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Here I'll teach you the basic knowledge and key terms you'll need to get you started in the world of "wotaku" and "wotagei." This is just an introduction, though! So brush up on your knowledge and skills here and then take it out into the real world and put it to the test!

otaku.jpgWotagei refers to the unique dance moves and cheers performed by wotaku at idol and ani-song (anime song) concerts. This type of conduct was considered public nuisance in the past but now it’s regarded as a form of affection and performed as a way of showing your support of a particular group or artist. However, you need to make sure you don’t get too carried away with the jumps or obstruct other people’s space when doing wotagei, and also be aware that in some places wotagei is prohibited. A true wotaku observes the rules and the atmosphere of each event space before breaking out into an wotagei routine. And be aware that the rules and ways of initiating wotagei differ in different regions as well.
Also, only beginners call wotagei a “dance”; the pro’s say “wotagei wo utsu” (lit.: to "beat out" wotagei). So the next time you see a cute girl at a concert, why not go up to her and say, “hei, issho in wotagei wo utanai kai?” (“hey, do you wanna beat out some wotagei together?”) (бωб)♪
While you can also spell it “otaku” without the “w” – also probably the more common way of writing it – people in the industry all spell it “wotaku” and if you don’t want to come across as an amateur, I suggest you do the same. Nemu spells it “wotaku” by the way. (бωб)
Wotagei involves a lot of pretty violent twists and jumps, and like all intense sports you’re going to develop muscles peculiar to the exercises you perform. We call the muscles that wotaku obtain through wotagei, “wotakin.” (бωб)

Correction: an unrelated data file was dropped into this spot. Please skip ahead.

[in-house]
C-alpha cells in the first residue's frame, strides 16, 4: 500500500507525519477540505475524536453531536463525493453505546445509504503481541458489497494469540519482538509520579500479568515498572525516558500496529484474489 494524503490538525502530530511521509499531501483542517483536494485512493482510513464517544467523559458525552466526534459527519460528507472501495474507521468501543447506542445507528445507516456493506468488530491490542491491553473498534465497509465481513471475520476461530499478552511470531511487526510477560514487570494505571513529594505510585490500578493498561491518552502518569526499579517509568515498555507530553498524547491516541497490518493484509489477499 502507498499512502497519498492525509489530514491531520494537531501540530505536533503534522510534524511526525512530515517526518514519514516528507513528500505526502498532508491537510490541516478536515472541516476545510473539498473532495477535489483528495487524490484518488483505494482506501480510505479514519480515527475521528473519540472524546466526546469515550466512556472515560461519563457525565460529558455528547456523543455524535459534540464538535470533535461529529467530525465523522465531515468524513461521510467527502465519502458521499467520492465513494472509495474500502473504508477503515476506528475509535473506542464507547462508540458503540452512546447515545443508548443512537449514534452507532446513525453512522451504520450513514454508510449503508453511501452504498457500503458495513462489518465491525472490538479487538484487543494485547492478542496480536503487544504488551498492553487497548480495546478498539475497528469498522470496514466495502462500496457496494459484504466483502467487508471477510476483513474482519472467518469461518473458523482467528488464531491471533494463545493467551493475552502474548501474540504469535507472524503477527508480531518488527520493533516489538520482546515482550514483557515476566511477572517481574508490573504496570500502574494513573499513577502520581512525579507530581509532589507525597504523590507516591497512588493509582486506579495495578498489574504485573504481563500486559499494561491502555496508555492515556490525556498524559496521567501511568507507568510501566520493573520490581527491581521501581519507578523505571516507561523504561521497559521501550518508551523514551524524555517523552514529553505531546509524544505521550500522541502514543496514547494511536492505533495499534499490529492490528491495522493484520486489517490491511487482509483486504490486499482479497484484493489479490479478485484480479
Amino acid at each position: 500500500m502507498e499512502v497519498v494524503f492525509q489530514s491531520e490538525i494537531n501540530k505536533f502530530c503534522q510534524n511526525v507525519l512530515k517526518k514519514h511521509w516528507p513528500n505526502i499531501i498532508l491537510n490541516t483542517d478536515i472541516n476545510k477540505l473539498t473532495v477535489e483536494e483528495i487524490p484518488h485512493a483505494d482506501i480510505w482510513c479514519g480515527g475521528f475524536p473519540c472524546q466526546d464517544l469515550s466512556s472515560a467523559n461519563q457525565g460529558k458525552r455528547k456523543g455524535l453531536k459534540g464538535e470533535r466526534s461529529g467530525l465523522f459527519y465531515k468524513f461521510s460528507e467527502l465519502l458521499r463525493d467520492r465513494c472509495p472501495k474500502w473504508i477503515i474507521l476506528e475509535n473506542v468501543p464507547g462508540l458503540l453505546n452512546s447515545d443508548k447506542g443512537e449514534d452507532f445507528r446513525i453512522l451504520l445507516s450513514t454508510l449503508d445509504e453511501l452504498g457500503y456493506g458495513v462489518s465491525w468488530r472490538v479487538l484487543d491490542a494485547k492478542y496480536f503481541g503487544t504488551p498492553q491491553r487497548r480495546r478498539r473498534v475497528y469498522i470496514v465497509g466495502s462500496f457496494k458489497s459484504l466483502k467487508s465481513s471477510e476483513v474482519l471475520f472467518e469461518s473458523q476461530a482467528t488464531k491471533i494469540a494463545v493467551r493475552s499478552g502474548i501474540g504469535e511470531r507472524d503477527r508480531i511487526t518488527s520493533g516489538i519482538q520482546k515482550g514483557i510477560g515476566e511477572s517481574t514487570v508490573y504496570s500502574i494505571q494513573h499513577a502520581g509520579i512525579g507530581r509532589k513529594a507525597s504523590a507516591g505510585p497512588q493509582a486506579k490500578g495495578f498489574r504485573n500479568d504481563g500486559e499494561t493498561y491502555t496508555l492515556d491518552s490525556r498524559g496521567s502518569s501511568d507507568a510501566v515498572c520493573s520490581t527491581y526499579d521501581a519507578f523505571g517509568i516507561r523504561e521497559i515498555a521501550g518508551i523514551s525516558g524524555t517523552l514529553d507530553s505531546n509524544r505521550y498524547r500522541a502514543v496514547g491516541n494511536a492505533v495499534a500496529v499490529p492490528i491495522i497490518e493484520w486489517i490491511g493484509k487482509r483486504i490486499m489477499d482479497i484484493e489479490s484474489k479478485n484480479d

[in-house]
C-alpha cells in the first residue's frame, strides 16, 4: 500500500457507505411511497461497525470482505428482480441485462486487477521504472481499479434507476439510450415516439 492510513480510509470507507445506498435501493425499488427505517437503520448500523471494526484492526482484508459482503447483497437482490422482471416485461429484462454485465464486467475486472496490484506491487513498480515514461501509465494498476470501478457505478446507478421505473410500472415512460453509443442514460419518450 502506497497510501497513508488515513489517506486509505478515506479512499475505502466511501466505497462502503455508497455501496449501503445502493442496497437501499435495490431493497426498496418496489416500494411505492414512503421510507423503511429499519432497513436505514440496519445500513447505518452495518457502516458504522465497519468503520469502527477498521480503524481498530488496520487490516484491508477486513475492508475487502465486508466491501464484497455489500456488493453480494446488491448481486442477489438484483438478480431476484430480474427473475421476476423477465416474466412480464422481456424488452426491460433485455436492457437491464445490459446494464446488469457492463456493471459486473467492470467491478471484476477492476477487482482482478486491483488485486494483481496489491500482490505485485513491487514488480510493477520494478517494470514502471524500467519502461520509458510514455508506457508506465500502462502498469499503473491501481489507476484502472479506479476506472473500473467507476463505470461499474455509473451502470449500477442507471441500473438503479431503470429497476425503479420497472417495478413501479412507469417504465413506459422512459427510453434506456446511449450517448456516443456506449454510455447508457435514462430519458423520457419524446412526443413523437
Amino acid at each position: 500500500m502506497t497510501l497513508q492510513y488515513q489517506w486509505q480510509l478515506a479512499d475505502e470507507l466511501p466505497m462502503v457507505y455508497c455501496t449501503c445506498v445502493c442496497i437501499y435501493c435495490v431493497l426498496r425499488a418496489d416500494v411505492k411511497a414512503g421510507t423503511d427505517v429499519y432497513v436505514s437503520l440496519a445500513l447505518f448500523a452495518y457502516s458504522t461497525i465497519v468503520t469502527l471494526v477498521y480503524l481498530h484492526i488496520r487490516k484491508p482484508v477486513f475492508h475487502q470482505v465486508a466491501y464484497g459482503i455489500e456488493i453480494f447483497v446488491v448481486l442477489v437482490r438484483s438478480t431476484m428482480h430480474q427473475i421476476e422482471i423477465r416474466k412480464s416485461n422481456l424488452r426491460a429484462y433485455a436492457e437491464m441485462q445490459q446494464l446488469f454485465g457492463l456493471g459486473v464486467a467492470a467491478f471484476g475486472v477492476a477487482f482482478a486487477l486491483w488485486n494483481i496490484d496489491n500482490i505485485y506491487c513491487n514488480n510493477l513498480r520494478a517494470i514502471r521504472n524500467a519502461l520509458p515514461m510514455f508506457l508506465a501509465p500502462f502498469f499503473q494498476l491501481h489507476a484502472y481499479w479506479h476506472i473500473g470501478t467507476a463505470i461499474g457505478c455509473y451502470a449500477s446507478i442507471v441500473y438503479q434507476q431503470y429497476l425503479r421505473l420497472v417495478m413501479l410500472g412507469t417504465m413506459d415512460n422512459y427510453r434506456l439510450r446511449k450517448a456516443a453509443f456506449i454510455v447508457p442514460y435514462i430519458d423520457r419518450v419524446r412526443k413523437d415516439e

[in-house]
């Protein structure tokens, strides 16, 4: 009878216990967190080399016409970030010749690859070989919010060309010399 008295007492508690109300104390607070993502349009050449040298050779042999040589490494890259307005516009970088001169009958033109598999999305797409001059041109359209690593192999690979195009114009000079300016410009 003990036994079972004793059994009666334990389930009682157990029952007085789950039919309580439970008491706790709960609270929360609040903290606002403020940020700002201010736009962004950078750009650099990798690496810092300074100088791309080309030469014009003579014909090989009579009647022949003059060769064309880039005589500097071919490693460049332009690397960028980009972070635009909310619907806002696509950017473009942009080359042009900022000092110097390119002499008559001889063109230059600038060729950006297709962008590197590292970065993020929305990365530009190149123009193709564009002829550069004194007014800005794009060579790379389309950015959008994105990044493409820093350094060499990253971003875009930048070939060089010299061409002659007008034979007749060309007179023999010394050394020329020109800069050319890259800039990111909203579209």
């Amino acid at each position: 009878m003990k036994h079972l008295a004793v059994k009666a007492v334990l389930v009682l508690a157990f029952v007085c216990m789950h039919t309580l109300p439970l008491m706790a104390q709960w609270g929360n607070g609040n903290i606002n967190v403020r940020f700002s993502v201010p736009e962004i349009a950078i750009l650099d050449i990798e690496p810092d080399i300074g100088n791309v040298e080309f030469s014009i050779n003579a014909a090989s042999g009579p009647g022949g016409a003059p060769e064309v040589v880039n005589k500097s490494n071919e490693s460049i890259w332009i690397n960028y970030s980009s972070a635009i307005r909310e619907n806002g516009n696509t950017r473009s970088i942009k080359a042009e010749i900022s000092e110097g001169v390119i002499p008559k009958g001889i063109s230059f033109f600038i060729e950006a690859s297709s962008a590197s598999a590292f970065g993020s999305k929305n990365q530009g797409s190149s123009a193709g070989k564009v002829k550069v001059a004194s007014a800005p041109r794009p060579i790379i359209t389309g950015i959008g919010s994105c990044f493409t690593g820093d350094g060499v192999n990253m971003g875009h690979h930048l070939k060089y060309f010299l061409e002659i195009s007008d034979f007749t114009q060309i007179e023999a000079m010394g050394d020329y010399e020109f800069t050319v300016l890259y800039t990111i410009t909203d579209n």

nemu7.jpgTO stands for “top otaku.” It’s a position that’s decided amongst the fans, so we idols don’t really know too much about it. The TO performs the “regulating” of the idols’ introduction segment – meaning, once an idol introduces herself the audience will usually call out “seino (ready), ~~chan!” and the TO is the person who initiates this by calling out the “seino” part. Also, at certain events “call books” are circulated throughout the audience containing the phrases to call out for each of the idols. You see these quite often at concerts of voice actresses in particular.

The “mix” is what you hear being shouted out by wota at idol performances.
The mix doesn’t involve body movements of any kind so there are conflicting ideas on whether to include the mix as a part of wotagei or not.
Different places have made their own versions of the mix and it is always evolving but the most common is the standard version (below).

① Standard Version
“Tiger (taiga), Fire (faiya), Cyber (saiba), Fiber (faiba), Diver (daiba), Viber (baiba), Jya Jya (jyajya)”

② Japanese Version #1
“Tora, Hi, Jinzo, Seni, Ama, Shindo, Kasenbijokyo”

③ Japanese Version #2
otaku2.jpg“Pink, Maron, Potetsu, Bust, Sister, Oily, Box”

④ Ainu Version
“Chape, Ape, Kara, Kira, Rara, Tusuke, Myahottusuke”

Think you can remember all that? (бωб)